That unbidden question that day brought me home to the Catholic faith and sparked a quest to discover the truth of beauty.

Over the last seven years, that quest has carried me from the coast of California, to the Blue Ridge Mountains in North Carolina, into the Amazon Jungle in Peru, home to Ohio where my story began, and to Colorado, where it continues to unfold today. It has been a process of experiencing God as Pure Act, in the words of Saint Thomas Aquinas. Scripture, the Catechism, and Theology would usher truth to my head, but it is experiencing God’s actions that have and continue to carry the truth to my heart.

The search and every little discovery I have been blessed with along the way have resulted in the discovery of my vocation and a profound desire in my heart for you. I yearn for you to know that you are an intricate, unique, and unrepeatable expression of beauty in this world. I pray you discover that beauty is not the key that unlocks belonging in life, but that belonging unlocks the mystery of beauty. When you seek your place in your Father’s heart, He will show you who you are to Him and you will see that His heart is the place you belong above all others. 

The Author of Beauty whispered you into being and your beauty is so much more and so much more radical than what the world would have you know.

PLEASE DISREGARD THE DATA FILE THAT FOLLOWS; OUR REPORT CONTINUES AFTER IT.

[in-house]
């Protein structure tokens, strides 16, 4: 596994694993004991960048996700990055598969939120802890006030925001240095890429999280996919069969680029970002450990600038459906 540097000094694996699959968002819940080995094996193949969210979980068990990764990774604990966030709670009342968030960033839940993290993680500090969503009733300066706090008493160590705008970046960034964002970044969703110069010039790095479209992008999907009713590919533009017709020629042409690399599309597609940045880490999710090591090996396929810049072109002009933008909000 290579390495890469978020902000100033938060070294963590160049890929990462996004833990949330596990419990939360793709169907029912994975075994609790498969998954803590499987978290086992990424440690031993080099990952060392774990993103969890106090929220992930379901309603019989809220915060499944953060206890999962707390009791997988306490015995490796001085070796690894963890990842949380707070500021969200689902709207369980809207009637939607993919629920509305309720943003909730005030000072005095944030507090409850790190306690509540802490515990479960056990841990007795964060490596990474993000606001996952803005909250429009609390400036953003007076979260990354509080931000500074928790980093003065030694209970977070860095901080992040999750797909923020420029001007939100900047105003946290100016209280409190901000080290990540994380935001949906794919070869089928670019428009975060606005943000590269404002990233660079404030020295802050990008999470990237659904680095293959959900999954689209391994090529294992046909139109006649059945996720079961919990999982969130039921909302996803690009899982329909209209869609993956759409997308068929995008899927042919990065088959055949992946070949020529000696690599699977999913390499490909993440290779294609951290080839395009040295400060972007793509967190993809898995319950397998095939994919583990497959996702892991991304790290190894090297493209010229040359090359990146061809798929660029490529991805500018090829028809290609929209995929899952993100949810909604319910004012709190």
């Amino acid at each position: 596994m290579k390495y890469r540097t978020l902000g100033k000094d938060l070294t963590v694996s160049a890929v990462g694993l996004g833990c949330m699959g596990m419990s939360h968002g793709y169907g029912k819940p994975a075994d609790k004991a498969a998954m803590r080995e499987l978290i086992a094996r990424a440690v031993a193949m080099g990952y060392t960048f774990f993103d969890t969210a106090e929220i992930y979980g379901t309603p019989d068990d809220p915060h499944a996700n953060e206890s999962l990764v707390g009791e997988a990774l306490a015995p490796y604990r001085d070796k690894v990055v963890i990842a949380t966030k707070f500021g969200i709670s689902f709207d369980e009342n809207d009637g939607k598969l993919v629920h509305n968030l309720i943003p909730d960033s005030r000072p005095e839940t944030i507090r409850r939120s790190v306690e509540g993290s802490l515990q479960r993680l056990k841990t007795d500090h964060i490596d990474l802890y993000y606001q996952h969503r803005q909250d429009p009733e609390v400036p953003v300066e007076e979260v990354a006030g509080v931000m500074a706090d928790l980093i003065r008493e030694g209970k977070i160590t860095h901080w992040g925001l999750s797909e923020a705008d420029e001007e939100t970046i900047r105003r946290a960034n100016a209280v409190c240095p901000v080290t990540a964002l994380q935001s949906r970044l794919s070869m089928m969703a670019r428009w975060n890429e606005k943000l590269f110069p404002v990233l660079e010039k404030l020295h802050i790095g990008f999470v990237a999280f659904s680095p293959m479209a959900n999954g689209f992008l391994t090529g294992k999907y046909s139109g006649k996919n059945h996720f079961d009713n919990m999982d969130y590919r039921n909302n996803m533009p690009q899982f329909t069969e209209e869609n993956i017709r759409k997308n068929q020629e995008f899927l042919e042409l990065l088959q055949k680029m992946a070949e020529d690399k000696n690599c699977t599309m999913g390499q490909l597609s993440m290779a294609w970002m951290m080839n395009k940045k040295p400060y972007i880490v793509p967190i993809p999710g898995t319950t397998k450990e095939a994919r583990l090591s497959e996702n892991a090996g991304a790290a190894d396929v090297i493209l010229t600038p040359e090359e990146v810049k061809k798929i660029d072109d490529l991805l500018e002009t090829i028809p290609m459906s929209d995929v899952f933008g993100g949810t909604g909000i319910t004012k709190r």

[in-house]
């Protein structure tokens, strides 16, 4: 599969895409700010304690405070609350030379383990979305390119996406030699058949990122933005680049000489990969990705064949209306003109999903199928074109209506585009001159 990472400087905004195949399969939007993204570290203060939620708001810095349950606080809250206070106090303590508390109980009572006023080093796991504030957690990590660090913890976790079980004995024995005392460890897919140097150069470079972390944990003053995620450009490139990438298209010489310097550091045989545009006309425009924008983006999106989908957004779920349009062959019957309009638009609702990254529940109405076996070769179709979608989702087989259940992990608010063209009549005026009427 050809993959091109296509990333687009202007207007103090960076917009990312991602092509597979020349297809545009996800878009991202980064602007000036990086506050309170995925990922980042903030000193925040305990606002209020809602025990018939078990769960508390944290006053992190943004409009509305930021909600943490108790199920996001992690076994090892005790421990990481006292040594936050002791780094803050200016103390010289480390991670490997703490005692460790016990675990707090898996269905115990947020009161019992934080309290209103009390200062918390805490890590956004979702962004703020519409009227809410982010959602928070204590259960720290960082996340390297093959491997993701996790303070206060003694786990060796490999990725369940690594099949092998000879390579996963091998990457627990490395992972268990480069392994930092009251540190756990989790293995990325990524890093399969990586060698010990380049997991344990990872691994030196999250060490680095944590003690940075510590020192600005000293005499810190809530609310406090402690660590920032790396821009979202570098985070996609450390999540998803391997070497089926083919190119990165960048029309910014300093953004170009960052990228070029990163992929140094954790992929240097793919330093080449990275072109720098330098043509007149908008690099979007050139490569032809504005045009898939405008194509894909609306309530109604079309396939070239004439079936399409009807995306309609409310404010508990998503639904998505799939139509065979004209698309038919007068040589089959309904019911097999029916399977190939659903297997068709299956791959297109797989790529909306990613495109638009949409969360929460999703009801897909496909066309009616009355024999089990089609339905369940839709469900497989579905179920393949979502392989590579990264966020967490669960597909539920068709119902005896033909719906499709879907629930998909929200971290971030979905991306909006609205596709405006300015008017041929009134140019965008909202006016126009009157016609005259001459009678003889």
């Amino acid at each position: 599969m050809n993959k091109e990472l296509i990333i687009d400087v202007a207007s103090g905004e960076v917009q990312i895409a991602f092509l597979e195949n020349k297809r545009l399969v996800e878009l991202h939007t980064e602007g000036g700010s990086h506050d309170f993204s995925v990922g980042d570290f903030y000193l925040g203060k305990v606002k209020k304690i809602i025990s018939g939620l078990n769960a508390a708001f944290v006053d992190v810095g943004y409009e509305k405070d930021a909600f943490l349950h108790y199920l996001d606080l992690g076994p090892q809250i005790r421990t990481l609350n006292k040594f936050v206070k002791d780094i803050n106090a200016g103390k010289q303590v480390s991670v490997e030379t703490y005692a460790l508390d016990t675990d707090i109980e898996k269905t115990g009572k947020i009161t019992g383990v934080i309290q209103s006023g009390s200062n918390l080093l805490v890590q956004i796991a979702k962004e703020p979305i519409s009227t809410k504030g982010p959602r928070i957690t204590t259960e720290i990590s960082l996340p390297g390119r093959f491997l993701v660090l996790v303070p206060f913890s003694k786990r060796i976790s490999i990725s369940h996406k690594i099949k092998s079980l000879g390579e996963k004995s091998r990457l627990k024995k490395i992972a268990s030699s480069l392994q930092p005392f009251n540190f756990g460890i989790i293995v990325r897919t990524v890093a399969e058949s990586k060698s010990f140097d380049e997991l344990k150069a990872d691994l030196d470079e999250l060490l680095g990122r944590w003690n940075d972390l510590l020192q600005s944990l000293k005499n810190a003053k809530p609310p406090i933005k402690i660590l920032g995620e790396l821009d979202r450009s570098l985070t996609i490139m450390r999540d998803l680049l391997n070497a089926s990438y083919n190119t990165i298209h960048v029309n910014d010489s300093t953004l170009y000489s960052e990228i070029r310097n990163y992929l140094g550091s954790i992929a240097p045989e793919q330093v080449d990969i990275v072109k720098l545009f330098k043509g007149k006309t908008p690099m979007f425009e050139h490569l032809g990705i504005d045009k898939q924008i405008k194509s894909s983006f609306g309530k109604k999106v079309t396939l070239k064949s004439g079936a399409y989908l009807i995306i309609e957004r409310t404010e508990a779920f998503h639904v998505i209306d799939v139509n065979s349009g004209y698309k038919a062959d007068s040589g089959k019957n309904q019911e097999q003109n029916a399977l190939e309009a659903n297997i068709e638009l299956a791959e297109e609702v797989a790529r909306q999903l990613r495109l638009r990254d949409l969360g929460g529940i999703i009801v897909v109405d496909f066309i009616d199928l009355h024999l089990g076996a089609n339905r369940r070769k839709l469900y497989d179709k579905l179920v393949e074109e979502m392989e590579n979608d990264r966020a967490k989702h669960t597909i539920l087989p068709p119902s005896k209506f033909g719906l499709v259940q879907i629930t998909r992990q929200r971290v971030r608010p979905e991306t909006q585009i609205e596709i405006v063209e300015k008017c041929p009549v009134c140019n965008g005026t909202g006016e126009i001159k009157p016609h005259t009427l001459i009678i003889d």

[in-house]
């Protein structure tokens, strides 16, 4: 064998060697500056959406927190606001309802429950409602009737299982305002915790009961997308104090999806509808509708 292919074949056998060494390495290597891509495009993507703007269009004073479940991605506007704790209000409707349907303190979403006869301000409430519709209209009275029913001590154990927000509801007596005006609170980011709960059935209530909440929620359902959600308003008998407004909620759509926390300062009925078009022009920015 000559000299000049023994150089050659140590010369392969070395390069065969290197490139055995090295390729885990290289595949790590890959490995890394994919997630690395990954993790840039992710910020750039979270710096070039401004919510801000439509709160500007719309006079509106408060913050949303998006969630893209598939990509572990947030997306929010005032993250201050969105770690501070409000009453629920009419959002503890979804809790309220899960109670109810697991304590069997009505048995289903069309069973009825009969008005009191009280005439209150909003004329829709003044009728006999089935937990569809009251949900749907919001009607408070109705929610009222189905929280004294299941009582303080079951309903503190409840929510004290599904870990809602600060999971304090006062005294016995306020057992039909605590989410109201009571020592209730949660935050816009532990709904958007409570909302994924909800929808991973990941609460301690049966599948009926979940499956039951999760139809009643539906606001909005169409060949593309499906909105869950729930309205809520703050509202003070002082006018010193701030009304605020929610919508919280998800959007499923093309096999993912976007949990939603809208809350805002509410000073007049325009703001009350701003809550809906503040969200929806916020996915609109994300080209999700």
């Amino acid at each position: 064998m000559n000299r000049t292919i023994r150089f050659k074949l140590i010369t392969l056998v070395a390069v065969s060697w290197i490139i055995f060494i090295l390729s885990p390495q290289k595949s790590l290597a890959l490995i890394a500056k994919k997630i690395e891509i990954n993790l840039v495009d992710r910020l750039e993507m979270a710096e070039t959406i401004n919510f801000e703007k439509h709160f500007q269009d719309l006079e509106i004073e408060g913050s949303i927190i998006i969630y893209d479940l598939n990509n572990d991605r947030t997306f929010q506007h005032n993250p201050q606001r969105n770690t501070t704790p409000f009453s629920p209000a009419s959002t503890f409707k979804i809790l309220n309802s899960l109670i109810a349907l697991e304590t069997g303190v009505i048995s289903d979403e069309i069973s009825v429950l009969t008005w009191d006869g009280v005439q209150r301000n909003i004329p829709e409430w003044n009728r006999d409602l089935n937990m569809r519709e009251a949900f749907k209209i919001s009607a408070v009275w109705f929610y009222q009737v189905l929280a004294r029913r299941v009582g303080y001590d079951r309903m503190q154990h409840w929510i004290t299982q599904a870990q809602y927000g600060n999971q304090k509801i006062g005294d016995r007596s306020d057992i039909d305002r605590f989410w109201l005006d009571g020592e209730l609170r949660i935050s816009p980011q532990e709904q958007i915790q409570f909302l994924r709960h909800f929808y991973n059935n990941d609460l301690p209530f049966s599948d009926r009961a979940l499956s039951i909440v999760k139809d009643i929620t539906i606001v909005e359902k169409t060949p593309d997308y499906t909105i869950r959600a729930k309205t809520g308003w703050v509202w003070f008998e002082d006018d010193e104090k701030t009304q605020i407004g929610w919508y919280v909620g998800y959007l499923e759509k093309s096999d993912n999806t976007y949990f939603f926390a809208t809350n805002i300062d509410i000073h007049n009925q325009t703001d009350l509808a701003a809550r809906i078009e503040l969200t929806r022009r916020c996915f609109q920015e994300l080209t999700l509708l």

It is deeply purposed and finds its purpose in the unique plans God has for your life: plans to use your beauty in an extraordinary adventure that invites others into relationship with Him and will carry you home into His arms. He longs to tell the world about Himself through your beauty and is just waiting for you to look to Him to discover it.

What is the beauty that matters most sister? The beauty of your spirit, the beauty of your soul, the beauty of your heart. It is the unfading beauty of a heart set on God, the beauty that gives belonging to others, the beauty that saves. The beauty that matters most is the beauty that God has knit within you and cannot use to change the world without you.


Maria Burns

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Get to know Maria

Maria Burns

Full name:  Maria Burns

Age: 31

Occupation: Operations Manager for

Location: Fort Collins, CO

Educational background: BS in Business Administration from the University of Dayton 

How does your Catholic faith affect the way you live your day-to-day life?

It infuses the ordinary with the extraordinary- in work, play, and rest. It shapes my relationships, my community, and helps me to stay present… to rejoice in this day.

What’s your favorite way to spend a Saturday off?

Hiking, soaking up Vitamin D,  hanging with family, and a good glass of wine.

Tell us about a woman who inspires you. 

Anne Trufant- The owner of a wilderness camp that I worked for, she has taught me more about my identity as a daughter of God and what it means to belong to Him than anyone else in my life.

Fill in the blank.

My morning routine consists of: caffeine, prayer, movement

I’m currently obsessed with: all things Colorado… even the rattlesnakes

I feel most inspired when: in solitude surrounded by the beauty of God’s creation 

The advice I would give to the millennial Catholic woman is: allow God to write your story, allow Him to move in your life and take care of the details… ALLOW Him to love you.